Crazy Funny: Popular Black Satire and The Method of Madness

1st Edition

Lisa A. Guerrero

Published October 28, 2019
Reference - 174 Pages
ISBN 9781138606487 - CAT# K388623
Series: The Cultural Politics of Media and Popular Culture


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This book examines the ways in which contemporary works of black satire make black racial madness legible in ways that allow us to see the connections between suffering from racism and suffering from mental illness.

Showing how an understanding of racism as a root cause of mental and emotional instability complicates the ways in which we think about racialized identity formation and the limits of socially accepted definitions of (in)sanity, it concentrates on the unique ability of the genre of black satire to make knowable not only general qualities of mental illness that are so often feared or ignored, but also how structures of racism contribute a specific dimension to how we understand the different ways in which people of color, especially black people, experience and integrate mental instability into their own understandings of subjecthood.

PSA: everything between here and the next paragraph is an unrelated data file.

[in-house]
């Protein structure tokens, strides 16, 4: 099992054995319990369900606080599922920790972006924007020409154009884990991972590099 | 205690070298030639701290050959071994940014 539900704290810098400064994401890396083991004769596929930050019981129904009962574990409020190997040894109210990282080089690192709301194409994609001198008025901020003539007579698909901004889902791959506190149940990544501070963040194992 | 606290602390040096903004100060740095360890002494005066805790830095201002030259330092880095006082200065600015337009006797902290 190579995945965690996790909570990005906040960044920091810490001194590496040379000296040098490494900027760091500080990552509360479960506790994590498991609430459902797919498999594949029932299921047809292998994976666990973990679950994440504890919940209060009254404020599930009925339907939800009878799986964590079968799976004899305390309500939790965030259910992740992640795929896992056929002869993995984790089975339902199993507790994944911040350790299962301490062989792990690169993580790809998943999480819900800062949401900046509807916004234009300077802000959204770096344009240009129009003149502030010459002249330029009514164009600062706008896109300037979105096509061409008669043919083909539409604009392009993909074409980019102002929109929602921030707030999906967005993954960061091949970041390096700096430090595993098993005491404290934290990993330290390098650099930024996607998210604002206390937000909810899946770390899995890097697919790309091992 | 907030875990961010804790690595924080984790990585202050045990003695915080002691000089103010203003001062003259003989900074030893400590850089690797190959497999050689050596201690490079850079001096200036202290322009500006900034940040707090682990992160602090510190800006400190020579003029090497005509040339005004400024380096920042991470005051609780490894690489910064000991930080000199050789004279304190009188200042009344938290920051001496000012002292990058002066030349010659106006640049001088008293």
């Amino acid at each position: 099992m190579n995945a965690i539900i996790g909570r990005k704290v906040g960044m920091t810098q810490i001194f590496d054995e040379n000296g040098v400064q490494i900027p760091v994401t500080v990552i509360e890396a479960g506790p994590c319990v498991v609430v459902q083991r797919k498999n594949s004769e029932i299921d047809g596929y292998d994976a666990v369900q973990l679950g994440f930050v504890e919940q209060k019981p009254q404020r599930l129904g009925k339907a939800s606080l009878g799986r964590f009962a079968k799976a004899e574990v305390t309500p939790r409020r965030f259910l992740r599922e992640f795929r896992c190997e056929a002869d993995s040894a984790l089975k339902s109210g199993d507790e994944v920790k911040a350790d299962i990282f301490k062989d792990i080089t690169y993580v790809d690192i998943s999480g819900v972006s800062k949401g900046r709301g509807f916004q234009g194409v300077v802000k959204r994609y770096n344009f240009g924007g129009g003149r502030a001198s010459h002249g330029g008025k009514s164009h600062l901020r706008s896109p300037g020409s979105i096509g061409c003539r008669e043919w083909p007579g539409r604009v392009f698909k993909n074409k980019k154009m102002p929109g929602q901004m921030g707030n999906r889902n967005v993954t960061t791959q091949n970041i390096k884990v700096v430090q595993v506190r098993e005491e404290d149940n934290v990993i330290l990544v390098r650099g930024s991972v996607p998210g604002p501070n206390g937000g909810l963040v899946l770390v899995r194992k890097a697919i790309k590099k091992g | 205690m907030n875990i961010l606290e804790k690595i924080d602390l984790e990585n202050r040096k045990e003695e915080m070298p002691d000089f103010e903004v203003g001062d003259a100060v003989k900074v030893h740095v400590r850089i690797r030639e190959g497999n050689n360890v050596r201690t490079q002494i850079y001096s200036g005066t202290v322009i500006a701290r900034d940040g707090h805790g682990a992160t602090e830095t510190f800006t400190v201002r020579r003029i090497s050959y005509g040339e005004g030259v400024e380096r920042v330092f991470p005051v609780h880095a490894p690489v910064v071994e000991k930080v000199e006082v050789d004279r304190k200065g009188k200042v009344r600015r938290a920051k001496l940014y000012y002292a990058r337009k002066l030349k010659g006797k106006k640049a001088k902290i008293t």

Drawing on theories from ethnic studies, popular culture studies, cultural studies, psychoanalysis, and trauma theory to offer critical textual analyses of five different instances of new millennial black satire in television, film, and literature – the television show Chappelle’s Show, the Spike Lee film Bamboozled, the novel The White Boy Shuffle by Paul Beatty, the novels Erasure and I Am Not Sidney Poitier by Percival Everett, and the television show Key & PeeleCrazy Funny presents an account of the ways in which contemporary black satire rejects the boundaries between sanity and insanity as a way to animate the varied dimensions of being a racialized subject in a racist society.

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